Published: Tue, September 12, 2017
World | By Paul Elliott

Hurricane Katia Brings Heavy Rain to Mexico a Day After Quake

Hurricane Katia Brings Heavy Rain to Mexico a Day After Quake

Jose has become the tenth named storm of this year's Atlantic hurricane season, well east of Hurricane Irma.

Katia's maximum sustained winds are 75mph (120 km/h), compared with Irma's 185 miles per hour (295 km/h), which makes the latter one of the strongest Atlantic hurricanes in history. While there are no coastal watches or warnings in effect, interests in the Leeward Islands are advised to monitor the progress of the storm.

HURRICANE Jose was classed as a Category 4 storm and described as "extremely dangerous" as it followed in the path of the ruinous Irma.

Fluctuations in Hurricane Jose's intensity are possible for the next day or so, the National Hurricane Center said, and the storm is expected to gradually weaken after that. So even though there are 3 Atlantic hurricanes right now, Irma remains to be the dominant threat to the USA and something that will obviously be watched closely as we head into the weekend.

Since Jose is following the same path as Irma, the question of many is if it will be as devastating as the Category 5 storm. The Category 3 storm had maximum sustained winds of 120 miles per hour and could strengthen on Friday, according to the National Hurricane Center. While Harvey moved north, Katia is expected to stay within the area, hitting Mexico's east coast sometime tonight.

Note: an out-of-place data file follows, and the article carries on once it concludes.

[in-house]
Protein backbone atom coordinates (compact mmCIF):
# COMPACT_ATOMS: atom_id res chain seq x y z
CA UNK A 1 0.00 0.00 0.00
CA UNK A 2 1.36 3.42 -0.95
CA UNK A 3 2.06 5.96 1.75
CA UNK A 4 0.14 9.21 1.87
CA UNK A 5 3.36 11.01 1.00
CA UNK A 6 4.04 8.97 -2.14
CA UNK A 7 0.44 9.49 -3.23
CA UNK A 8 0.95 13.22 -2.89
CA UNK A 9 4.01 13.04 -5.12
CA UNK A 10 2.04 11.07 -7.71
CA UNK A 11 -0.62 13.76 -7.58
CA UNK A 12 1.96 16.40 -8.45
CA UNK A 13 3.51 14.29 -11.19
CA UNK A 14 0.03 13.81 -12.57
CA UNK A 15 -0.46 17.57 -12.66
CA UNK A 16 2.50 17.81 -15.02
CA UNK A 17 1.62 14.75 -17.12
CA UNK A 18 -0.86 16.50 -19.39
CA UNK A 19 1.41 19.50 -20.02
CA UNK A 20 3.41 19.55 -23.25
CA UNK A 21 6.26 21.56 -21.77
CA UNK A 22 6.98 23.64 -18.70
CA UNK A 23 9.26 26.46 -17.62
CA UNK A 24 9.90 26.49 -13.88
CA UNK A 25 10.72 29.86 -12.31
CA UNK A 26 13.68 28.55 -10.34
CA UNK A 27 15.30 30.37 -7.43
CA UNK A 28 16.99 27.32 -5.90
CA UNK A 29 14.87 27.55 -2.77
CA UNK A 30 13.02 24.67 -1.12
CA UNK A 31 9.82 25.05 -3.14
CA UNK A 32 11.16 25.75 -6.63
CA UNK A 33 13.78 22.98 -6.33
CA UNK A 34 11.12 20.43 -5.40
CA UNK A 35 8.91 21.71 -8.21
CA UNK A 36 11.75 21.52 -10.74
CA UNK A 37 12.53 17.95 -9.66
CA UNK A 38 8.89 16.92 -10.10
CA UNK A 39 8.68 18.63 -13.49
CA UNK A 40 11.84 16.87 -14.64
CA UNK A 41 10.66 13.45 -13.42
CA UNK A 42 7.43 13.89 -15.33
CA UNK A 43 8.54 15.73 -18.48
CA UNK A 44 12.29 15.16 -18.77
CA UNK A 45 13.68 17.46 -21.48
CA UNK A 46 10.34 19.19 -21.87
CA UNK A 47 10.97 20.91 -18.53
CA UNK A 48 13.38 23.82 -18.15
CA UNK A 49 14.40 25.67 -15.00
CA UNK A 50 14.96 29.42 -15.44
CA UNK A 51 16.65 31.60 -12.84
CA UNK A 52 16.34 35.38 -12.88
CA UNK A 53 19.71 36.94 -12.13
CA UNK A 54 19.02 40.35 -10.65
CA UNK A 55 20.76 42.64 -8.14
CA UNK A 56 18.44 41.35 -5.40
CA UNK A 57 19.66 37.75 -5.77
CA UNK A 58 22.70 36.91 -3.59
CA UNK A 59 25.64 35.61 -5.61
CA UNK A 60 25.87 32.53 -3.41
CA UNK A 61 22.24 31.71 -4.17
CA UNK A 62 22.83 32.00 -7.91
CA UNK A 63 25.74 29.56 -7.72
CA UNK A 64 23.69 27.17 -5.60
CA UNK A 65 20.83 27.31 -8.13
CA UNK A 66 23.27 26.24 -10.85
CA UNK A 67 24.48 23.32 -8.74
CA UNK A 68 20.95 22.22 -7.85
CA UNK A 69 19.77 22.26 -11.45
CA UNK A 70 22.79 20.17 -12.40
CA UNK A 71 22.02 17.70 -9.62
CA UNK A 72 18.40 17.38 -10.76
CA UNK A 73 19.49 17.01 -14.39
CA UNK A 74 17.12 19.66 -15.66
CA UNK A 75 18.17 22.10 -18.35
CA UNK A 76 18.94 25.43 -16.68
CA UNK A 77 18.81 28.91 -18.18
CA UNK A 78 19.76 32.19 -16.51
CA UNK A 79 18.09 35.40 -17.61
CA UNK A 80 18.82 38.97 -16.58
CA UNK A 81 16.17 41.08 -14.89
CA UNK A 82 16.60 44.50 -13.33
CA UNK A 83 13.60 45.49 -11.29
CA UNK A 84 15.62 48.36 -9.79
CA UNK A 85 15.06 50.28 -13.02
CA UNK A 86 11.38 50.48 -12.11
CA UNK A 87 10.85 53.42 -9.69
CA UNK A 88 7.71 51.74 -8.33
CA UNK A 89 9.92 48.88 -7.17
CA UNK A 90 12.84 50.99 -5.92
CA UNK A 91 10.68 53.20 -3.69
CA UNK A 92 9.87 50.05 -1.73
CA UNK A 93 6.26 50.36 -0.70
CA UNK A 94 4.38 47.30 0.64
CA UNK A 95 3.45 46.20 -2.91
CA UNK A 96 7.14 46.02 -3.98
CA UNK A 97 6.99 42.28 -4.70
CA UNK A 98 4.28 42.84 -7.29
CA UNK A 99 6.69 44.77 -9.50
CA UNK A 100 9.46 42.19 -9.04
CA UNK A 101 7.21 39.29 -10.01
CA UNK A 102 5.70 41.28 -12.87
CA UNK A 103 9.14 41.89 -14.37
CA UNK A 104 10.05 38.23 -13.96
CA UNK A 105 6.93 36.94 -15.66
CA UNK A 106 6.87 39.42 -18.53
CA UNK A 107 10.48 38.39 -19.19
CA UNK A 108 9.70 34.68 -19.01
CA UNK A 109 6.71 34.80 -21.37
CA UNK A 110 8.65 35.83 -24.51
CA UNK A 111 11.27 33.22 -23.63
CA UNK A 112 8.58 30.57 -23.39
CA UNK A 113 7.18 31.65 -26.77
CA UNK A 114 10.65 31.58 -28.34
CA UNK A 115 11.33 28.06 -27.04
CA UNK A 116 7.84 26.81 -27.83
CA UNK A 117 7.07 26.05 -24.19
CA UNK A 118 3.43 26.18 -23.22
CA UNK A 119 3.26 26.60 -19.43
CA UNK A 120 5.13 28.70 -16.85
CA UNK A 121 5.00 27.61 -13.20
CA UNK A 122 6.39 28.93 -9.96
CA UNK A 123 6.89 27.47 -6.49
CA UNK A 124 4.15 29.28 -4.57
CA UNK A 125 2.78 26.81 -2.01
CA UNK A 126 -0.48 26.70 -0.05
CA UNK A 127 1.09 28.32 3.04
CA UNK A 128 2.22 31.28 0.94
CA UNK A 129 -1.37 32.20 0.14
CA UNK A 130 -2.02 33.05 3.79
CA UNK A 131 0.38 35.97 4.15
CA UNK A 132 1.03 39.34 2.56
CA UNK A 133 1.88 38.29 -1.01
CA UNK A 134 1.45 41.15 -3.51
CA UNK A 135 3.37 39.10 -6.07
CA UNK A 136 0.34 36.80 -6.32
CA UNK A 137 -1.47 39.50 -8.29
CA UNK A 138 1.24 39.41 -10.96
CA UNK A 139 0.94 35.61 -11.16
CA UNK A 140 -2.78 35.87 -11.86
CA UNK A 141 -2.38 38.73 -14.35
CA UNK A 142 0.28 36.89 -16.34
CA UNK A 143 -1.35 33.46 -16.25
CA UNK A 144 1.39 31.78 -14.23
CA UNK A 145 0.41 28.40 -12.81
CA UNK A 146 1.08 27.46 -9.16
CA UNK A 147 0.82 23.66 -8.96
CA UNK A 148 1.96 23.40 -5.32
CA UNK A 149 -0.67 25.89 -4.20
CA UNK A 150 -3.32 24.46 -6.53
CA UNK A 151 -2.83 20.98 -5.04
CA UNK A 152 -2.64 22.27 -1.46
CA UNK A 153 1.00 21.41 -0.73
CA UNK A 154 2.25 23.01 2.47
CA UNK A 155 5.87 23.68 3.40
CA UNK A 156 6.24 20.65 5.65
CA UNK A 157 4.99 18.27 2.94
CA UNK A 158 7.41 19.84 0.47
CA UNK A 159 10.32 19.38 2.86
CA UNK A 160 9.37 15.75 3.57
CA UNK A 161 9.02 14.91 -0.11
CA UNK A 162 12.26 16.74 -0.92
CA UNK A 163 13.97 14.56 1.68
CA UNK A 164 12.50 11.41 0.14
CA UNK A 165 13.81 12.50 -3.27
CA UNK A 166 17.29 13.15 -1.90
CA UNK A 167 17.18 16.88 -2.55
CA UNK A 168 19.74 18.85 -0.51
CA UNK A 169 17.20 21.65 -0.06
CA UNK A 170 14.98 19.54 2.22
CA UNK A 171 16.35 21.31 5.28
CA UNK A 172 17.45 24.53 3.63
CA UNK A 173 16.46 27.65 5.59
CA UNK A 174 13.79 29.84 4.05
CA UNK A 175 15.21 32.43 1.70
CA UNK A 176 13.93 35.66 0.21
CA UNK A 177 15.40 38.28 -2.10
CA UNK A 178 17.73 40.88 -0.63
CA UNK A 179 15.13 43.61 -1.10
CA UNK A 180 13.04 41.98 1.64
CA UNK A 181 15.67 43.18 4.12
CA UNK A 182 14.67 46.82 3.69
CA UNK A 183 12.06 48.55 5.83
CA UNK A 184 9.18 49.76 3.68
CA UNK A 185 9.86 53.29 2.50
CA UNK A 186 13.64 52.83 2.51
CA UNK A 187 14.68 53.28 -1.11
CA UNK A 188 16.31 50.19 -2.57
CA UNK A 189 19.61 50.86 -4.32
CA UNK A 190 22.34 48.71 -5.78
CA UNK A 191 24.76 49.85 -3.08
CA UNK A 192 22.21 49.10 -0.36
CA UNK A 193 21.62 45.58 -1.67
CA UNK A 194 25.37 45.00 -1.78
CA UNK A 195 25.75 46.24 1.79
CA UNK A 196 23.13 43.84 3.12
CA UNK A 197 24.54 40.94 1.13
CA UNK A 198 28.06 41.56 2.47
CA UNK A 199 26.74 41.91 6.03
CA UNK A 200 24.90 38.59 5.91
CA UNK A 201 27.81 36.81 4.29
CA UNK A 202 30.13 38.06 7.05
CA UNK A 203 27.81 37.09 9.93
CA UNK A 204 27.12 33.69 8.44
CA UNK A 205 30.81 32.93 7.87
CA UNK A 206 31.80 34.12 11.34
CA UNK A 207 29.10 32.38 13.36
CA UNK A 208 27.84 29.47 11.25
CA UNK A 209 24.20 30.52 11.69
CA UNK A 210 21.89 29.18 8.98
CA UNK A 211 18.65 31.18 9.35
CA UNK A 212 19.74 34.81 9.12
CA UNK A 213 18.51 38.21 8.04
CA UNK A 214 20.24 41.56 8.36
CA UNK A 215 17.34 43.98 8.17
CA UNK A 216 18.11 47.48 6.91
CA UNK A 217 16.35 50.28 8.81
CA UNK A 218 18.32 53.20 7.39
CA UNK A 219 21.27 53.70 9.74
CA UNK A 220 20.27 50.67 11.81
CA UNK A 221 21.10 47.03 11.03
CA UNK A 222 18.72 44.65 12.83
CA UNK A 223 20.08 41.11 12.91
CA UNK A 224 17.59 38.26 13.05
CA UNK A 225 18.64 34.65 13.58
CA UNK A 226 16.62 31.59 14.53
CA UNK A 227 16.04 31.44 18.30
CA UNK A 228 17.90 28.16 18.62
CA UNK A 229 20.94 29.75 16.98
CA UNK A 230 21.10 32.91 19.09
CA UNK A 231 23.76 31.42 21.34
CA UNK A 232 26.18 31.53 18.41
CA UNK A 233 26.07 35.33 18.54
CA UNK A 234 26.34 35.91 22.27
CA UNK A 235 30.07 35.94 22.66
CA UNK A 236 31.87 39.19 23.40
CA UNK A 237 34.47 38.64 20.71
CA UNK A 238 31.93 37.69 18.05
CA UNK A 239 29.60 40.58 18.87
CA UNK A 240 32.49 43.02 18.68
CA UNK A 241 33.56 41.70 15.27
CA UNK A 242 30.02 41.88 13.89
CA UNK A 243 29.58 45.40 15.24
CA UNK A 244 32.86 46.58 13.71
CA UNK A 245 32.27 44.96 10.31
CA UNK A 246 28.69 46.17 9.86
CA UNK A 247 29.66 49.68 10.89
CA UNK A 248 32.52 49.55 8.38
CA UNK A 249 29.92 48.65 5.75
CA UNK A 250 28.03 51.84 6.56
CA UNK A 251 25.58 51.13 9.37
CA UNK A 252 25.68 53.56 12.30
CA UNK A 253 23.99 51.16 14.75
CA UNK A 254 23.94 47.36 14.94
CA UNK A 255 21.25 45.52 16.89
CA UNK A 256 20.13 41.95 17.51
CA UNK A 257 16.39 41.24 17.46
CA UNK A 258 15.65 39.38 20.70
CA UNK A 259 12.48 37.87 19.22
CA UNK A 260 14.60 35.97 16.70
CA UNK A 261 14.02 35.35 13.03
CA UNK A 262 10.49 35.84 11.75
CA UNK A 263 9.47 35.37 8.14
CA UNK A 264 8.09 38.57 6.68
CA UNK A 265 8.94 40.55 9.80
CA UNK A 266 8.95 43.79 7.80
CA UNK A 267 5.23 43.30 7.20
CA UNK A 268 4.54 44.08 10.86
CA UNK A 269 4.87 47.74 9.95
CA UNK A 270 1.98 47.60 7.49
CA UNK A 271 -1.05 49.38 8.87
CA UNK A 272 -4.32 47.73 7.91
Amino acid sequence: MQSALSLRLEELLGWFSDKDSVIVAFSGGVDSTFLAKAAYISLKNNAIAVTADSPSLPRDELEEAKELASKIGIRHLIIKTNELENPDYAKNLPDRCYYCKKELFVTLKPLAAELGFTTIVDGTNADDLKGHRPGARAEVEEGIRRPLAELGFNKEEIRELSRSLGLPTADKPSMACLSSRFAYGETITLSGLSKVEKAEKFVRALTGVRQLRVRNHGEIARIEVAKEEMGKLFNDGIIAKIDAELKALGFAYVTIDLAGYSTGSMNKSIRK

According to meteorologists, it is common for major storms to hit consecutively but rare for more than one to hit the USA in one hurricane season.

While Jose could miss these islands, hurricane watches have been issued.

Four other storms have had winds as strong in the overall Atlantic region but they were in the Caribbean Sea or the Gulf of Mexico, which are usually home to warmer waters that fuel cyclones.

"It's not official, but today will be the highest daily ACE that the Atlantic has recorded", said Phil Klotzbach, an atmospheric scientist at Colorado State University.

All eyes are on Hurricane Irma as it moves toward Florida, but it's not alone.

The storm could also produce 10-15 inches of rain in Mexico, with isolated areas getting up to 25 inches, which raises the risk of flooding and mudslides. Mexico City could potentially be hit as well, if the storm maintains its strength after landfall.

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